|Citing Patent||Filing date||Publication date||Applicant||Title|
|US5029650 *||Oct 20, 1989||Jul 9, 1991||Sukup Manufacturing Company||Adjustable quick attaching hitch coupler|
|US5542477 *||Mar 9, 1993||Aug 6, 1996||Defrancq; Hubert||Front lifting device for agricultural tractor or the like|
|US6149180 *||Dec 28, 1998||Nov 21, 2000||Haws; James E.||Longitudinally adjustable lift arm for a three-point hitch|
|US6230817 *||Aug 10, 1999||May 15, 2001||Case Corporation||Hitch assembly for a work vehicle|
|US7600574 *||Jun 21, 2005||Oct 13, 2009||Agco Sa||Tractor front hitch|
|US20060016611 *||Jun 21, 2005||Jan 26, 2006||Vincent Chauvel||Tractor front hitch|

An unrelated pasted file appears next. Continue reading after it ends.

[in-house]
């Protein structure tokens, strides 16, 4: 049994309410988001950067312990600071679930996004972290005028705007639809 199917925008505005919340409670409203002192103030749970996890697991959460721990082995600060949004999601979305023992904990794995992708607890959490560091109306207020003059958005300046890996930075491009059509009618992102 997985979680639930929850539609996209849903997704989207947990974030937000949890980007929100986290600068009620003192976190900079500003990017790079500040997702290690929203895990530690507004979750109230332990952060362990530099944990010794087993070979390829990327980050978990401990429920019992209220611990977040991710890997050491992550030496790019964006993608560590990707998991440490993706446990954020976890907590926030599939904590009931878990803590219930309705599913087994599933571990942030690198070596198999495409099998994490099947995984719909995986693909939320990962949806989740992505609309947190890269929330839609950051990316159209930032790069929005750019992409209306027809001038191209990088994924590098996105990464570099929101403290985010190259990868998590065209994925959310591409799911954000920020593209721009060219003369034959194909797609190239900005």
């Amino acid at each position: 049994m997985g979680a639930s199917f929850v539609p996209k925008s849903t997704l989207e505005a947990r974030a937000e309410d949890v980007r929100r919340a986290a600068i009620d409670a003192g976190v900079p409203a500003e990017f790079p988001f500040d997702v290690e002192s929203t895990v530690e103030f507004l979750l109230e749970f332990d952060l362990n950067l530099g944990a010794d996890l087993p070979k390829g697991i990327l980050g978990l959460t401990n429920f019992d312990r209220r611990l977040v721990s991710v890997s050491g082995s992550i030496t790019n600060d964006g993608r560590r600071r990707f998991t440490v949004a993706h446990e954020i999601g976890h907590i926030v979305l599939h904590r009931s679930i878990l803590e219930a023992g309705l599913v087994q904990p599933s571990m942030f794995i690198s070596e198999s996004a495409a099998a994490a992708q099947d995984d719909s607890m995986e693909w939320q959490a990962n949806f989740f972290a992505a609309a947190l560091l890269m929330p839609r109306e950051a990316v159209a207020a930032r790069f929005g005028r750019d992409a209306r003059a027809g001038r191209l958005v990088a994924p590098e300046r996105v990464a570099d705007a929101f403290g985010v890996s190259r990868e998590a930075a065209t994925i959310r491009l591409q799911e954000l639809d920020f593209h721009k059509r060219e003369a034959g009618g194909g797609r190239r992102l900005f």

|U.S. Classification||280/482, 172/439|
|International Classification||A01B59/00, E02F5/14, A01B63/00|
|Mar 28, 1986||AS||Assignment|
Owner name: DEERE & COMPANY, MOLINE, ILLINOIS A CORP. OF DE.
Free format text: ASSIGNMENT OF ASSIGNORS INTEREST.;ASSIGNOR:KRYSCYK, ROBERT;REEL/FRAME:004536/0145
Effective date: 19860320
|Feb 19, 1991||REMI||Maintenance fee reminder mailed|
|Jul 21, 1991||LAPS||Lapse for failure to pay maintenance fees|
|Oct 1, 1991||FP||Expired due to failure to pay maintenance fee|
Effective date: 19910721